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The Department of Religion and Philosophy operates as an integrated whole which includes both disciplines of philosophy and religious studies. As the only department in Hong Kong which combines religion with philosophy, our vision is to be an international powerhouse of research in interdisciplinary studies of religion and philosophy. According to QS University Subject Rankings 2019, for Theology, Divinity and Religion our ranking is #51-100 and for Philosophy our ranking is #101-150. Both of these two rankings show that we are on the right track to achieve our goal. 

 

Since RAE 2014, the Department has implemented more dynamic and research-based policies and practices to support faculty members in their research. The entire research team has been actively involved in research, either in his/her own field of interest or in collaborative research projects. A vibrant research environment is provided. This includes Department colloquia, internal research seminars, international conferences and symposia, and specially tailored workshops for junior staff and research students.

 

Major research areas of religious studies: 

  • Christian studies which includes Christian theology, philosophy of Christian religion, history of Chinese Christianity, Christian ethics, and sociology of Christian religion;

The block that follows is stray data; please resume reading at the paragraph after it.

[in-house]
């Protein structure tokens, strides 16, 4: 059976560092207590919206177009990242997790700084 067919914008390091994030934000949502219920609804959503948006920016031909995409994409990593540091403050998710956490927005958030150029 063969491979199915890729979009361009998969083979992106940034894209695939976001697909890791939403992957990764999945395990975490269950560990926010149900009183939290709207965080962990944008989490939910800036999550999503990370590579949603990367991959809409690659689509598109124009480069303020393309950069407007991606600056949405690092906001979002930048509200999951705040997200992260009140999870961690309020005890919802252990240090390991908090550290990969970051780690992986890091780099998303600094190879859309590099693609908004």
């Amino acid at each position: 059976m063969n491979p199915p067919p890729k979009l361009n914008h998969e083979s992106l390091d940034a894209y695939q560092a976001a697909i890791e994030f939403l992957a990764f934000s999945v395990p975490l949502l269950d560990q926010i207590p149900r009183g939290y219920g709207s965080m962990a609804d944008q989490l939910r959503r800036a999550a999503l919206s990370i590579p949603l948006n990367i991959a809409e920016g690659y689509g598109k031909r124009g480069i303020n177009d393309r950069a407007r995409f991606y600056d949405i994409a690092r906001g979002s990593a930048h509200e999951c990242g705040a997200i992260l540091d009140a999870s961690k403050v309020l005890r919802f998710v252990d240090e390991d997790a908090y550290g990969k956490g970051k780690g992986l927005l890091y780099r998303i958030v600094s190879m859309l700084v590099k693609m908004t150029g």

• Chinese religions which include Buddhism, Confucianism, Daoism, and Chinese folk religions; and 
  • Cross-cultural religious studies such as missionaries in Chinese history, inter-religious dialogue, and religion and gender. 

 

Major research areas of philosophy: 

  1. Analytic and continental philosophy such as Kantian studies, epistemology and philosophy of language; 
  2. Philosophy of religion, which includes the epistemology of religious experience, Kantian philosophy of religion, and cosmological arguments for and against God; 
  3. Chinese philosophy which includes Buddhism, Confucianism, and Daoism; and 
  4. Cross-cultural or comparative philosophy such as the political philosophy of Mengzi with Marcus Aurelius, Freedom in Sartre and Daoism, Chinese war ethics with Western just war theory, Kant considered through the Yijing, and Neurogenomics and Buddhism. 

 

Much of our research is multi-disciplinary and cross-cultural. While the Department endorses individual research projects, it values collaborative works with special attention to comparative and cross-cultural studies, which have been further supported by our two research centres, namely, the Centre for Sino-Christian Studies (CSCS) and the Centre for Applied Ethics (CAE). In addition to theoretical exploration, we focus on research into philosophical or religious traditions in their cultural and cross-cultural contexts.